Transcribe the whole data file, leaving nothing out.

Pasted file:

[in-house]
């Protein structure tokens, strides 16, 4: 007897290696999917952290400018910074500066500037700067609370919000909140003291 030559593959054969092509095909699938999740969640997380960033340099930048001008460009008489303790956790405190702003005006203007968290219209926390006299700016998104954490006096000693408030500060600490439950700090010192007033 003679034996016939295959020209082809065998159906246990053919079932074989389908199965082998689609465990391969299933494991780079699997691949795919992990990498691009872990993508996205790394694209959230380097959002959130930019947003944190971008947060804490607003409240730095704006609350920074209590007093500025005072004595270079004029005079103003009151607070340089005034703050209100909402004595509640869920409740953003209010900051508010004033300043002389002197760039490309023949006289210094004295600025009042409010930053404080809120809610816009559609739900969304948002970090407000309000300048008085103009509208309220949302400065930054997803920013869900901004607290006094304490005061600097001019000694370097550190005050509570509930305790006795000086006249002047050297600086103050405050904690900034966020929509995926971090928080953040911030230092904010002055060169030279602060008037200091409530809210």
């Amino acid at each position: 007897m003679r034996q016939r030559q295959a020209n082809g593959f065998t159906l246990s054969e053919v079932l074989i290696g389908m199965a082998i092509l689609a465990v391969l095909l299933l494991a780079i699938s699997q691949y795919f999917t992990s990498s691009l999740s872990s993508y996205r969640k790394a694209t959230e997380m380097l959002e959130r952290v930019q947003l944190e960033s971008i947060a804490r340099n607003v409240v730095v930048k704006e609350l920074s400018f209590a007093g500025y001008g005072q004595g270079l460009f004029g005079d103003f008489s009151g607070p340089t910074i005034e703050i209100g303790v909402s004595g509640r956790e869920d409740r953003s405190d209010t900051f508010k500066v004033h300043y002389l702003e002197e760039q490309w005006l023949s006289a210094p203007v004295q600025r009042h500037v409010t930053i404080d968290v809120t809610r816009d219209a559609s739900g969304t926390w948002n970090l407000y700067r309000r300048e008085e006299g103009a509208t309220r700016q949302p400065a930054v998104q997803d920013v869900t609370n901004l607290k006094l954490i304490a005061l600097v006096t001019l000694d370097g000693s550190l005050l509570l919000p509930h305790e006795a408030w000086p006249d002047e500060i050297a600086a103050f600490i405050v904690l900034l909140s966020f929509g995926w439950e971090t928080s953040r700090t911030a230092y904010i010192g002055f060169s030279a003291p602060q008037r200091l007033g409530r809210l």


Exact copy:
[in-house]
């Protein structure tokens, strides 16, 4: 007897290696999917952290400018910074500066500037700067609370919000909140003291 030559593959054969092509095909699938999740969640997380960033340099930048001008460009008489303790956790405190702003005006203007968290219209926390006299700016998104954490006096000693408030500060600490439950700090010192007033 003679034996016939295959020209082809065998159906246990053919079932074989389908199965082998689609465990391969299933494991780079699997691949795919992990990498691009872990993508996205790394694209959230380097959002959130930019947003944190971008947060804490607003409240730095704006609350920074209590007093500025005072004595270079004029005079103003009151607070340089005034703050209100909402004595509640869920409740953003209010900051508010004033300043002389002197760039490309023949006289210094004295600025009042409010930053404080809120809610816009559609739900969304948002970090407000309000300048008085103009509208309220949302400065930054997803920013869900901004607290006094304490005061600097001019000694370097550190005050509570509930305790006795000086006249002047050297600086103050405050904690900034966020929509995926971090928080953040911030230092904010002055060169030279602060008037200091409530809210």
């Amino acid at each position: 007897m003679r034996q016939r030559q295959a020209n082809g593959f065998t159906l246990s054969e053919v079932l074989i290696g389908m199965a082998i092509l689609a465990v391969l095909l299933l494991a780079i699938s699997q691949y795919f999917t992990s990498s691009l999740s872990s993508y996205r969640k790394a694209t959230e997380m380097l959002e959130r952290v930019q947003l944190e960033s971008i947060a804490r340099n607003v409240v730095v930048k704006e609350l920074s400018f209590a007093g500025y001008g005072q004595g270079l460009f004029g005079d103003f008489s009151g607070p340089t910074i005034e703050i209100g303790v909402s004595g509640r956790e869920d409740r953003s405190d209010t900051f508010k500066v004033h300043y002389l702003e002197e760039q490309w005006l023949s006289a210094p203007v004295q600025r009042h500037v409010t930053i404080d968290v809120t809610r816009d219209a559609s739900g969304t926390w948002n970090l407000y700067r309000r300048e008085e006299g103009a509208t309220r700016q949302p400065a930054v998104q997803d920013v869900t609370n901004l607290k006094l954490i304490a005061l600097v006096t001019l000694d370097g000693s550190l005050l509570l919000p509930h305790e006795a408030w000086p006249d002047e500060i050297a600086a103050f600490i405050v904690l900034l909140s966020f929509g995926w439950e971090t928080s953040r700090t911030a230092y904010i010192g002055f060169s030279a003291p602060q008037r200091l007033g409530r809210l």